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In this second of three parts focusing on the experience of Black immigrants under America’s criminal justice system, viewers are introduced to a young man who was born in Senegal but came to the U.S. with his family at the age of three. He was facing deportation after being arrested by the federal Immigration and Customs Enforcement (ICE) law enforcement agency.

He is a living example of the extremes that people go through in order to secure safety from a humanitarian crisis in one country and seek refuge and opportunity in another. He is also one of more than 1 in 5 immigrants facing deportation on criminal grounds who is Black, according to statistics compiled for a 2016 report by BAJI and New York University School of Law. Nearly 9 percent of immigrants in the U.S. identify as Black.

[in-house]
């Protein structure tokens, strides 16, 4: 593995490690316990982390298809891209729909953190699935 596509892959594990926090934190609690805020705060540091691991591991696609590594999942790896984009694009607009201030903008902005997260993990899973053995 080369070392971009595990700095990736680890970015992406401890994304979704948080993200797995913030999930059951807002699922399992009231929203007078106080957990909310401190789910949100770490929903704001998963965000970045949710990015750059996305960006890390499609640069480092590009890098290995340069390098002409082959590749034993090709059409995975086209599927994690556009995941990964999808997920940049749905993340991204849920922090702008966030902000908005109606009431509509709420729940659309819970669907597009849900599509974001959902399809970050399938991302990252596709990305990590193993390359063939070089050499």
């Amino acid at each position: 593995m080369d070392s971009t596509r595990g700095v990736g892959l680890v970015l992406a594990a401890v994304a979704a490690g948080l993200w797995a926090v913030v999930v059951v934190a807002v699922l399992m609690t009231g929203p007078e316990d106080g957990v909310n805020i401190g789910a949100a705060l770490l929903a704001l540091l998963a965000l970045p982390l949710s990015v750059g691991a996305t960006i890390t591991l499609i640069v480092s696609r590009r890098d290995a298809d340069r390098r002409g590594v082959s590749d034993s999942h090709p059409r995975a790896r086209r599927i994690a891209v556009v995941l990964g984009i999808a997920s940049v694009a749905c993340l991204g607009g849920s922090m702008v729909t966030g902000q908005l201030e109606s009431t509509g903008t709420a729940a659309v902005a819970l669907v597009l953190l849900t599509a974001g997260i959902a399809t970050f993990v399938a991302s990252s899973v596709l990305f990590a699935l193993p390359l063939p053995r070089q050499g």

With the assistance of BAJI, which was described in the first part, the young man discusses everything from constant harassment from police to his ICE arrest to completing his I-130 form, which is a petition from a relative who is a citizen or lawful permanent resident who needs to establish their relationship to undocumented immigrants who wish to live permanently in the U.S.

Watch Part 1 by clicking here.

Watch Part 3 by clicking here.